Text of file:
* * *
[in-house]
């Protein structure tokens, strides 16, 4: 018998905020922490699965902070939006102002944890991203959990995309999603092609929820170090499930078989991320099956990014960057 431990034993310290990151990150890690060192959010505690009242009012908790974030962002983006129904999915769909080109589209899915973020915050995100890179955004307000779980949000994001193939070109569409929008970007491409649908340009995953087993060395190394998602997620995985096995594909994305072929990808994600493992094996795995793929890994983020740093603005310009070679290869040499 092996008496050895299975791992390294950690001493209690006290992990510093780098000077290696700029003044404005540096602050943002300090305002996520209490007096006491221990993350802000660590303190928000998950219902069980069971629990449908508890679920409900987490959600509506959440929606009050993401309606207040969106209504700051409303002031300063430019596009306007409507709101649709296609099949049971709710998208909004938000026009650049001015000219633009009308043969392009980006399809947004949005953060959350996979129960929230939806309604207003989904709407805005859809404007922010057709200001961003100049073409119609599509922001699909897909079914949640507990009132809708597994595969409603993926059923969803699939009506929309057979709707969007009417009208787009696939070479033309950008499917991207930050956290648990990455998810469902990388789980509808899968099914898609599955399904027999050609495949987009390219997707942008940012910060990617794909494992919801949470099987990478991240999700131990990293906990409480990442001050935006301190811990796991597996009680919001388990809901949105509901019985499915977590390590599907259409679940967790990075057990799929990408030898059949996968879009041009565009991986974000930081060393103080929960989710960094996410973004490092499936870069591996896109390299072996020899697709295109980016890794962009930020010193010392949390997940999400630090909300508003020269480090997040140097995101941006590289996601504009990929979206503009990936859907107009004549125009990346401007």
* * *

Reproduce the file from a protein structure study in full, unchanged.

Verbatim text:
[in-house]
């Protein structure tokens, strides 16, 4: 018998905020922490699965902070939006102002944890991203959990995309999603092609929820170090499930078989991320099956990014960057 431990034993310290990151990150890690060192959010505690009242009012908790974030962002983006129904999915769909080109589209899915973020915050995100890179955004307000779980949000994001193939070109569409929008970007491409649908340009995953087993060395190394998602997620995985096995594909994305072929990808994600493992094996795995793929890994983020740093603005310009070679290869040499 092996008496050895299975791992390294950690001493209690006290992990510093780098000077290696700029003044404005540096602050943002300090305002996520209490007096006491221990993350802000660590303190928000998950219902069980069971629990449908508890679920409900987490959600509506959440929606009050993401309606207040969106209504700051409303002031300063430019596009306007409507709101649709296609099949049971709710998208909004938000026009650049001015000219633009009308043969392009980006399809947004949005953060959350996979129960929230939806309604207003989904709407805005859809404007922010057709200001961003100049073409119609599509922001699909897909079914949640507990009132809708597994595969409603993926059923969803699939009506929309057979709707969007009417009208787009696939070479033309950008499917991207930050956290648990990455998810469902990388789980509808899968099914898609599955399904027999050609495949987009390219997707942008940012910060990617794909494992919801949470099987990478991240999700131990990293906990409480990442001050935006301190811990796991597996009680919001388990809901949105509901019985499915977590390590599907259409679940967790990075057990799929990408030898059949996968879009041009565009991986974000930081060393103080929960989710960094996410973004490092499936870069591996896109390299072996020899697709295109980016890794962009930020010193010392949390997940999400630090909300508003020269480090997040140097995101941006590289996601504009990929979206503009990936859907107009004549125009990346401007």